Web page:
Abstract: Response of flexible polymer molecules to strong nanoscopic confinements is primarily dictated by the relative value of the confinement length scales with respect to the polymer persistence length. Depending on whether the channel height is larger (de Gennes regime) or smaller (Odijk regime) than the polymer persistence length, altogether different polymer dynamics is ensued as illustrated in the pioneering theoretical studies by de Gennes (1979) and Odijk (1983). Rapid advances of nanofabrication and polymer handling, over the last few years, have been able to provide experimental validation to these studies and at the same time been able to unravel different intriguing physical issues unique to nanoconfinement induced dynamics of polymer molecules. These studies have led to a plethora of new applications ranging from the estimation of structural and mechanical properties of polymer to fabrication of novel, portable diagnostic tool kits. In this review article we shall revisit the different intriguing physical and technological issues involved in polymer dynamics in nanoconfinements. First we shall identify the effect of varying degrees of confinement (de Gennes and Odijk regime) on the stretching dynamics and the overall representation of the polymer molecule. Next, we discuss the possible physical interaction forces on the polymer molecule introduced by the presence of the confining walls and the resulting effects like formation of wall adjacent depletion layers, asymmetric distribution of polymer mass density from the wall to the channel center line etc. Thirdly, possible effects of a background field (flow field or electric field or a combination of both and they may bear signatures of the involved nanoscopic length scales) on the overall nanoscale polymer dynamics is highlighted. We also briefly discuss the technological intricacies involved in the relevant nanofabrication and polymer handling schemes and also the issues governing the polymer modeling in such scales. Finally we conclude by indicating the possible directions and the anticipated outcomes and significances of future research in polymer transport and dynamics in nanoscopic confinements.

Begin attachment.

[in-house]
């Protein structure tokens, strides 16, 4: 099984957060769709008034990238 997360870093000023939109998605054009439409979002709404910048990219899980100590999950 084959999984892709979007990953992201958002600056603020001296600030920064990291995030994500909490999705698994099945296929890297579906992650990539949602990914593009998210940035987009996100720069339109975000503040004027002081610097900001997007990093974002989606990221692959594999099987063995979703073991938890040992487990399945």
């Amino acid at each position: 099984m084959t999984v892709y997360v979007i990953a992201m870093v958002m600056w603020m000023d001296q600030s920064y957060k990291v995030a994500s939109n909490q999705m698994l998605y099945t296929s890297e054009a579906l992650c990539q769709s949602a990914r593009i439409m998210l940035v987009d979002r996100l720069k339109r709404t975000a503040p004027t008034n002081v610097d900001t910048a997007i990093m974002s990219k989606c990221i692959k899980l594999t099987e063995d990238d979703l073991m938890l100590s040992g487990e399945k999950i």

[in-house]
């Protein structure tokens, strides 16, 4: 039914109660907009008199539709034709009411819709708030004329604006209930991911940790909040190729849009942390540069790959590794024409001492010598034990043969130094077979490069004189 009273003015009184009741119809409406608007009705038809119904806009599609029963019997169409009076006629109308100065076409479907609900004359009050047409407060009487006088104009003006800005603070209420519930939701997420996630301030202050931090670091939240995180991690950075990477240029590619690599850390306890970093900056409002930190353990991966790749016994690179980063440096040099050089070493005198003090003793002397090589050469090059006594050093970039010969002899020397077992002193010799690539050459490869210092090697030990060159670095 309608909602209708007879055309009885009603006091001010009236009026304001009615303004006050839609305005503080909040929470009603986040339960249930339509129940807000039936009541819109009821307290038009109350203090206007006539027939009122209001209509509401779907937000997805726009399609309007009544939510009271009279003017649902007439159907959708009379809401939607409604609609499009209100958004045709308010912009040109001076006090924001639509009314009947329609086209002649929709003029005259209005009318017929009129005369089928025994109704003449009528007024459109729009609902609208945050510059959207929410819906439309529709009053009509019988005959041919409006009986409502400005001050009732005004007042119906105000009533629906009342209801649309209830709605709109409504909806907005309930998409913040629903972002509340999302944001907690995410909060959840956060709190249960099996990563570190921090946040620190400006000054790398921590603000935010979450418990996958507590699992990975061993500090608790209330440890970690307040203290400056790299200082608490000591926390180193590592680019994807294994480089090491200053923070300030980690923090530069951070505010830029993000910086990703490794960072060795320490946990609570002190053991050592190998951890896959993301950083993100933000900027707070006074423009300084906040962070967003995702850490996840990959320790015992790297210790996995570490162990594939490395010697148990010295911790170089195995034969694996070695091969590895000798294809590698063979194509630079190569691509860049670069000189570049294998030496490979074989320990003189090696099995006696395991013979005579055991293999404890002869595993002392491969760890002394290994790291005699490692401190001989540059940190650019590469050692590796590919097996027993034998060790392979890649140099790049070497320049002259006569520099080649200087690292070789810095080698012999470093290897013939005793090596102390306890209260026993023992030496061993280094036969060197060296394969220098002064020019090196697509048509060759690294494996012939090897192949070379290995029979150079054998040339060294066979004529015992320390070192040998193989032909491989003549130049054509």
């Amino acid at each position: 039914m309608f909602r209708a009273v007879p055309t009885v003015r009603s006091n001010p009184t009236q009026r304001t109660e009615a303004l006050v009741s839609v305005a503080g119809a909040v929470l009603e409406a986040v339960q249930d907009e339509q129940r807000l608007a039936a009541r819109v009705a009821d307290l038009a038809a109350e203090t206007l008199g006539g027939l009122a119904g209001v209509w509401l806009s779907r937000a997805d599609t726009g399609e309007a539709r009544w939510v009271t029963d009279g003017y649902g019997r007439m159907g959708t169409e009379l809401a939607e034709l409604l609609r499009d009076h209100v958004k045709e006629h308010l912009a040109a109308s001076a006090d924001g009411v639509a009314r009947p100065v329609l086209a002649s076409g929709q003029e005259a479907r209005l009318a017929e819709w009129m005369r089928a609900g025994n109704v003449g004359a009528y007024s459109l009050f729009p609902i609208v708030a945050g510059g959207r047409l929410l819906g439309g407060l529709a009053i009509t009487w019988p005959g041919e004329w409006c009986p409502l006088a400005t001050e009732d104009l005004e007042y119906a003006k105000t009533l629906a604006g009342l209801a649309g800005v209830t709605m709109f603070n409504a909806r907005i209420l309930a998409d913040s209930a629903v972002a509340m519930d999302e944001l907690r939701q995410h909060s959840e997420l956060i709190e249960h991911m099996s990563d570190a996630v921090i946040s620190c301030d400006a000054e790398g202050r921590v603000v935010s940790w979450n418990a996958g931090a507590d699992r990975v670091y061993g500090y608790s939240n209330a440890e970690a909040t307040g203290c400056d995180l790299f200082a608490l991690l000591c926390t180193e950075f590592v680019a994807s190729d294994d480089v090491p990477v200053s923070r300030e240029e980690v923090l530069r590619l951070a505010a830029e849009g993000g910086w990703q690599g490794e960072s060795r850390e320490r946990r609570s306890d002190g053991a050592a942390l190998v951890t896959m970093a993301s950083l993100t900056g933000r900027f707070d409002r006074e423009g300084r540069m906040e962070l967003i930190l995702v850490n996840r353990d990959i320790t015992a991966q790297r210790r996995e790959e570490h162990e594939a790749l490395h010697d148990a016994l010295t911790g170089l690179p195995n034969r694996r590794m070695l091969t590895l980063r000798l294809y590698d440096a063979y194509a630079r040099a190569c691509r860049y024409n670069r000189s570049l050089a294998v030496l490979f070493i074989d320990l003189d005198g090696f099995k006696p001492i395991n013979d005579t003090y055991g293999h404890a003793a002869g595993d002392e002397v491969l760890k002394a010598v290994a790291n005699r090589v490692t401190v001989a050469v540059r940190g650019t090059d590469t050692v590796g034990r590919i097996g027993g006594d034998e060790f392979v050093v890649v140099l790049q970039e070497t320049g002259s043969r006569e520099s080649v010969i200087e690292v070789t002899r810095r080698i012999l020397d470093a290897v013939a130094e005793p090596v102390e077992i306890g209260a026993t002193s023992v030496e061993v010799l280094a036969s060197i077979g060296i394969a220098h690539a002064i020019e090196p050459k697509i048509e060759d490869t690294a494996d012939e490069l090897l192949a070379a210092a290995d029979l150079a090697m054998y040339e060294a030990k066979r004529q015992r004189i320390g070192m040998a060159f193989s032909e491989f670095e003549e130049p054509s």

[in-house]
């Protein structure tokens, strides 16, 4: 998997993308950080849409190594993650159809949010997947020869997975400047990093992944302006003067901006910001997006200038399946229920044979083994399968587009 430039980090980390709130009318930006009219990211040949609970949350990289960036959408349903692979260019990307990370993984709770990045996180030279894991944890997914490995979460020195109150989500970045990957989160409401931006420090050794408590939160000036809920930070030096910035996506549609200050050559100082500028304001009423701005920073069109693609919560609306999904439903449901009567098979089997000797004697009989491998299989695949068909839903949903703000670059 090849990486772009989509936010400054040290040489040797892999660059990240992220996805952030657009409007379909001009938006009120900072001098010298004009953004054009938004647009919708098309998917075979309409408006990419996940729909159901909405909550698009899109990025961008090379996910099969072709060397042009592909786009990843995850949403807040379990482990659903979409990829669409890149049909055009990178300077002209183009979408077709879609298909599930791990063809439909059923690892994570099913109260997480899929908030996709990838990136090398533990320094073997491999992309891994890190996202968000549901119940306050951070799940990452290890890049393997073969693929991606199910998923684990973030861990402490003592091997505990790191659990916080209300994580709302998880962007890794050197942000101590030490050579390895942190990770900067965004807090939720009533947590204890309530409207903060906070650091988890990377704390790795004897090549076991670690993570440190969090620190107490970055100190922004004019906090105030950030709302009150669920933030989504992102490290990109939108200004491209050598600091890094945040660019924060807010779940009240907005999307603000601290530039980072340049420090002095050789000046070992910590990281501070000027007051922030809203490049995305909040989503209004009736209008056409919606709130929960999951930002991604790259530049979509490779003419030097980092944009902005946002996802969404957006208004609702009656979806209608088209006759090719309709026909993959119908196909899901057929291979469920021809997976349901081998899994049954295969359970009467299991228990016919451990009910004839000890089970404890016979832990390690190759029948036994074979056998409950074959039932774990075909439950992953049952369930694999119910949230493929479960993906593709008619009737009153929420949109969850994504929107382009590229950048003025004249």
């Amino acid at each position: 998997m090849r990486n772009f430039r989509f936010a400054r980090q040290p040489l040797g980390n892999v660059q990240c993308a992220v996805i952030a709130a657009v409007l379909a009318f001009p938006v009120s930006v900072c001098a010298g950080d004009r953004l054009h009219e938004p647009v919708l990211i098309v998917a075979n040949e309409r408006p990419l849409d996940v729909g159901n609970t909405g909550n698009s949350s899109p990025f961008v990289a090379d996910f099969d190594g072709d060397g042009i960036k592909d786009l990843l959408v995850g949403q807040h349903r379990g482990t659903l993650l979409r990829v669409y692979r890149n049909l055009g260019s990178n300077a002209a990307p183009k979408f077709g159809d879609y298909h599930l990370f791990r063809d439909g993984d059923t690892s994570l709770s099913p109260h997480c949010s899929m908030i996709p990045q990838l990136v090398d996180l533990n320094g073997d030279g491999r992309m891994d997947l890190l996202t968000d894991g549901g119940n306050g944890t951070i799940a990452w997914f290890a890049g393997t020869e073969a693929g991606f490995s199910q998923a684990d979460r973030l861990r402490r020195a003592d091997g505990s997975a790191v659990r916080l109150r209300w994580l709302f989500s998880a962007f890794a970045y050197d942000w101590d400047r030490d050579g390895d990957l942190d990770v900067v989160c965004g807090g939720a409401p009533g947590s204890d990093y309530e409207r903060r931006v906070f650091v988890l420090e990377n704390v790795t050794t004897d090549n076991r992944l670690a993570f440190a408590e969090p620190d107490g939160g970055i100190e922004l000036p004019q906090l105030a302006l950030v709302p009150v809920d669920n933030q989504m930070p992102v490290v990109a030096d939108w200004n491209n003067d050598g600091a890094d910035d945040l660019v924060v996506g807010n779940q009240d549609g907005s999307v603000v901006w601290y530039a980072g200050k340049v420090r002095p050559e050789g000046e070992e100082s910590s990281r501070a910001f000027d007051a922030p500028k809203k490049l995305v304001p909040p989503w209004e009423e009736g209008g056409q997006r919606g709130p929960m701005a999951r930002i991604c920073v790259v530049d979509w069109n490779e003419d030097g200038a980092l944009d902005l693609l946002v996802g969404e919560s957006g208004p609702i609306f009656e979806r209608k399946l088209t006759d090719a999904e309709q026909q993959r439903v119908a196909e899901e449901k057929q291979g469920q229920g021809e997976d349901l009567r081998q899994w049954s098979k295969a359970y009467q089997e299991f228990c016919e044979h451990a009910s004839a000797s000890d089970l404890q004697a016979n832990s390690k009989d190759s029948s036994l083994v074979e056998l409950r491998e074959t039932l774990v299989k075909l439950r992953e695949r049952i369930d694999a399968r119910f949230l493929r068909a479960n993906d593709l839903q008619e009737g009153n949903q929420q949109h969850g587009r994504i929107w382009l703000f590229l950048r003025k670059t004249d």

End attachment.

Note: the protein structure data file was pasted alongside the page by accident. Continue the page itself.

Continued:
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Editor-in-Chief

Dr. Sarit Kumar Das
Department of Mechanical Engineering
Indian Institute of Technology Madras
Chennai – 600 036, India

 

Editorial Board

Dr. Gang Chen, Massachusetts Institute of Technology, USA

Dr. Bengt Sunden, Lund University, Sweden

Dr. Stephan Kabelac, Helmut-Schmidt University, Germany

Dr. Peter A Kew, Heriot-Watt University, UK

Dr. Yimin Xuan, Nanjing University of Science and Technology, China

Dr. Stephen U. S. Choi, University of Illinois at Chicago, USA

Dr. Suman Chakraborty, Indian Institute of Technology Kharagpur, India

Dr. Roger Kamm, Massachusetts Institute of Technology, USA

Dr. Suresh Garimella, Purdue University, USA

Dr. Yogendra Joshi, Georgia Institute of Technology, USA

Dr. Avijit Bhunia, Teledyne Scientific Company, USA

Call for Papers

Manuscripts should be sent to the editor: skdas@iitm.ac.in